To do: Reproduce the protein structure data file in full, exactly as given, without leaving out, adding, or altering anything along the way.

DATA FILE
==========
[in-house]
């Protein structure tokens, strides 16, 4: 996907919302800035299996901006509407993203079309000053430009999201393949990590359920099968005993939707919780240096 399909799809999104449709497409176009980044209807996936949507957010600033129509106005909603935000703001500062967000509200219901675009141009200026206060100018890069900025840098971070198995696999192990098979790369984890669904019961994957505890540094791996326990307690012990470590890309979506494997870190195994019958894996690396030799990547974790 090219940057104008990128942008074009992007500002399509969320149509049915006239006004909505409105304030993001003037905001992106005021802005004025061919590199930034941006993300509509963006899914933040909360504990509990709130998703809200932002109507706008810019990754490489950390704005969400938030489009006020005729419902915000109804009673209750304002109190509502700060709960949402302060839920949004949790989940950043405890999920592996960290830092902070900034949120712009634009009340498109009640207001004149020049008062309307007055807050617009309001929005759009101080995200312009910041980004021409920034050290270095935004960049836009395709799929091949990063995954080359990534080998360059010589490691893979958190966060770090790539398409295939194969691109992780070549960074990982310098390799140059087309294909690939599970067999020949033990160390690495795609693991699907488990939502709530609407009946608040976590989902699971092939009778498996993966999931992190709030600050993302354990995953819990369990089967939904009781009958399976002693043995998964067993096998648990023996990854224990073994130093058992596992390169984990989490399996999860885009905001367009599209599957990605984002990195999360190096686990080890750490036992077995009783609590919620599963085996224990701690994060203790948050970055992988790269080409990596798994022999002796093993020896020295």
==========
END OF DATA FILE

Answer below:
[in-house]
């Protein structure tokens, strides 16, 4: 996907919302800035299996901006509407993203079309000053430009999201393949990590359920099968005993939707919780240096 399909799809999104449709497409176009980044209807996936949507957010600033129509106005909603935000703001500062967000509200219901675009141009200026206060100018890069900025840098971070198995696999192990098979790369984890669904019961994957505890540094791996326990307690012990470590890309979506494997870190195994019958894996690396030799990547974790 090219940057104008990128942008074009992007500002399509969320149509049915006239006004909505409105304030993001003037905001992106005021802005004025061919590199930034941006993300509509963006899914933040909360504990509990709130998703809200932002109507706008810019990754490489950390704005969400938030489009006020005729419902915000109804009673209750304002109190509502700060709960949402302060839920949004949790989940950043405890999920592996960290830092902070900034949120712009634009009340498109009640207001004149020049008062309307007055807050617009309001929005759009101080995200312009910041980004021409920034050290270095935004960049836009395709799929091949990063995954080359990534080998360059010589490691893979958190966060770090790539398409295939194969691109992780070549960074990982310098390799140059087309294909690939599970067999020949033990160390690495795609693991699907488990939502709530609407009946608040976590989902699971092939009778498996993966999931992190709030600050993302354990995953819990369990089967939904009781009958399976002693043995998964067993096998648990023996990854224990073994130093058992596992390169984990989490399996999860885009905001367009599209599957990605984002990195999360190096686990080890750490036992077995009783609590919620599963085996224990701690994060203790948050970055992988790269080409990596798994022999002796093993020896020295």